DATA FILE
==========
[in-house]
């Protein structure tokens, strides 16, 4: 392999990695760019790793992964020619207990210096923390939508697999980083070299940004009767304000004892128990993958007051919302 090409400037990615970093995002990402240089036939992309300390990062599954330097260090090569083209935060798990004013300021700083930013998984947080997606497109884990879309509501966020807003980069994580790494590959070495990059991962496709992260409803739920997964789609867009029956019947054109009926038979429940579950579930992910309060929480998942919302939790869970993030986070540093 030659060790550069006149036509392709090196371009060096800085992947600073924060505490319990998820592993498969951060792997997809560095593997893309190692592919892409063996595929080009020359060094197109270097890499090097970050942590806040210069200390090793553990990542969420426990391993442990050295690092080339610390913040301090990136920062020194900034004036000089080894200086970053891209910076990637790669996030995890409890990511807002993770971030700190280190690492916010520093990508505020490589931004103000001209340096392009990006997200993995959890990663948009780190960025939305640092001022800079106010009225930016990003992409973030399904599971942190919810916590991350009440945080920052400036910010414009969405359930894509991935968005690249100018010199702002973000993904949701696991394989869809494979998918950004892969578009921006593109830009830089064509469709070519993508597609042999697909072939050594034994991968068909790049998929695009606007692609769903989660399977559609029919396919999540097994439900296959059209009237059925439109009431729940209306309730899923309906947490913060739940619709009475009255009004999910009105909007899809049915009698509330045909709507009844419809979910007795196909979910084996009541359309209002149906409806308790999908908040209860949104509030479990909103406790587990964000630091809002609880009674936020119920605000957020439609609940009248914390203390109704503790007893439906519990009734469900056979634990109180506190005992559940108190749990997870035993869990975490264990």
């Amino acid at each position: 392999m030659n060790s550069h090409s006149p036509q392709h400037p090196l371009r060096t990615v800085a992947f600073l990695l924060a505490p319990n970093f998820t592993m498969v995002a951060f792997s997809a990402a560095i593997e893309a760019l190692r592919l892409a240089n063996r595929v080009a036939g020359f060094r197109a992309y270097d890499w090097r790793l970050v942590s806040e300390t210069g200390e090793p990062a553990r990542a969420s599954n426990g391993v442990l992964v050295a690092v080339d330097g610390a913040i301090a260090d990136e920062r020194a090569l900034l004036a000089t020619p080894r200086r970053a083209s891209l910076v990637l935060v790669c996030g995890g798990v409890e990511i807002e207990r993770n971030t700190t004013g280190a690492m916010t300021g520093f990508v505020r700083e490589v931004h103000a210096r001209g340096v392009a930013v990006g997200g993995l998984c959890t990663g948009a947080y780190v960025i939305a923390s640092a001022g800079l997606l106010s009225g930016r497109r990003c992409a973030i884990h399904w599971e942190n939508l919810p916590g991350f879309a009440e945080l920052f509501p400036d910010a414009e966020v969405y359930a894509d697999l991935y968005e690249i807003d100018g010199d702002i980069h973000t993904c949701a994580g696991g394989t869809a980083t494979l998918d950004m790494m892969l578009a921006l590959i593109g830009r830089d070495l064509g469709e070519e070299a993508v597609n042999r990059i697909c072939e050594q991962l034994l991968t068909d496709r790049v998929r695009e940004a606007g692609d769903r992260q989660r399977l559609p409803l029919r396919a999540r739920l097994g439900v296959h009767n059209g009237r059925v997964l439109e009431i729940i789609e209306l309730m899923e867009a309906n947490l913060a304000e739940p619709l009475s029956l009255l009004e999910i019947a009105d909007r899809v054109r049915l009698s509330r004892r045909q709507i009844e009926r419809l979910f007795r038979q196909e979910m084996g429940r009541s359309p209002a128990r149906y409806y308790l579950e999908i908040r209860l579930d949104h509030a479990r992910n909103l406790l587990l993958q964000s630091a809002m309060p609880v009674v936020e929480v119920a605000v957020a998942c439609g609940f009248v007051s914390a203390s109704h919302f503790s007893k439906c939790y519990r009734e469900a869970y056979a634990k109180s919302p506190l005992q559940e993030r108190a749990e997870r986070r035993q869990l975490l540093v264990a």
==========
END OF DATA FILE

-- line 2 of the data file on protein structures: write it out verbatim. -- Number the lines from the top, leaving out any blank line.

């Protein structure tokens, strides 16, 4: 392999990695760019790793992964020619207990210096923390939508697999980083070299940004009767304000004892128990993958007051919302 090409400037990615970093995002990402240089036939992309300390990062599954330097260090090569083209935060798990004013300021700083930013998984947080997606497109884990879309509501966020807003980069994580790494590959070495990059991962496709992260409803739920997964789609867009029956019947054109009926038979429940579950579930992910309060929480998942919302939790869970993030986070540093 030659060790550069006149036509392709090196371009060096800085992947600073924060505490319990998820592993498969951060792997997809560095593997893309190692592919892409063996595929080009020359060094197109270097890499090097970050942590806040210069200390090793553990990542969420426990391993442990050295690092080339610390913040301090990136920062020194900034004036000089080894200086970053891209910076990637790669996030995890409890990511807002993770971030700190280190690492916010520093990508505020490589931004103000001209340096392009990006997200993995959890990663948009780190960025939305640092001022800079106010009225930016990003992409973030399904599971942190919810916590991350009440945080920052400036910010414009969405359930894509991935968005690249100018010199702002973000993904949701696991394989869809494979998918950004892969578009921006593109830009830089064509469709070519993508597609042999697909072939050594034994991968068909790049998929695009606007692609769903989660399977559609029919396919999540097994439900296959059209009237059925439109009431729940209306309730899923309906947490913060739940619709009475009255009004999910009105909007899809049915009698509330045909709507009844419809979910007795196909979910084996009541359309209002149906409806308790999908908040209860949104509030479990909103406790587990964000630091809002609880009674936020119920605000957020439609609940009248914390203390109704503790007893439906519990009734469900056979634990109180506190005992559940108190749990997870035993869990975490264990």